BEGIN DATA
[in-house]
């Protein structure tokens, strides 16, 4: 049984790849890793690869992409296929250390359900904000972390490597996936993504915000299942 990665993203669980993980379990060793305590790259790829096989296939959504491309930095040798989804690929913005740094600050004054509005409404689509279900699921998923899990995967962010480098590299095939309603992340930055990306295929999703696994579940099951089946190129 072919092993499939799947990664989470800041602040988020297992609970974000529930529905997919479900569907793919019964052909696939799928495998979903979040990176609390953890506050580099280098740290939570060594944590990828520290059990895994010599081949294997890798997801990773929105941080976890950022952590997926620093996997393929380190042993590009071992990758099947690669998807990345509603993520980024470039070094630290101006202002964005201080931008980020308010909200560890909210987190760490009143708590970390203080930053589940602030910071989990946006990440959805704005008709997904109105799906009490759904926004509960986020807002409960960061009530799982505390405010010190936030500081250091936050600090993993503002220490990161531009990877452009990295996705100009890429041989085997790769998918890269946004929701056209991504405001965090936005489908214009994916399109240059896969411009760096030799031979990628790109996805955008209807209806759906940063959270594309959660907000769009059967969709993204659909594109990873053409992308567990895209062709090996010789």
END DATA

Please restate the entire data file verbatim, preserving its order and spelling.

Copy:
[in-house]
């Protein structure tokens, strides 16, 4: 049984790849890793690869992409296929250390359900904000972390490597996936993504915000299942 990665993203669980993980379990060793305590790259790829096989296939959504491309930095040798989804690929913005740094600050004054509005409404689509279900699921998923899990995967962010480098590299095939309603992340930055990306295929999703696994579940099951089946190129 072919092993499939799947990664989470800041602040988020297992609970974000529930529905997919479900569907793919019964052909696939799928495998979903979040990176609390953890506050580099280098740290939570060594944590990828520290059990895994010599081949294997890798997801990773929105941080976890950022952590997926620093996997393929380190042993590009071992990758099947690669998807990345509603993520980024470039070094630290101006202002964005201080931008980020308010909200560890909210987190760490009143708590970390203080930053589940602030910071989990946006990440959805704005008709997904109105799906009490759904926004509960986020807002409960960061009530799982505390405010010190936030500081250091936050600090993993503002220490990161531009990877452009990295996705100009890429041989085997790769998918890269946004929701056209991504405001965090936005489908214009994916399109240059896969411009760096030799031979990628790109996805955008209807209806759906940063959270594309959660907000769009059967969709993204659909594109990873053409992308567990895209062709090996010789």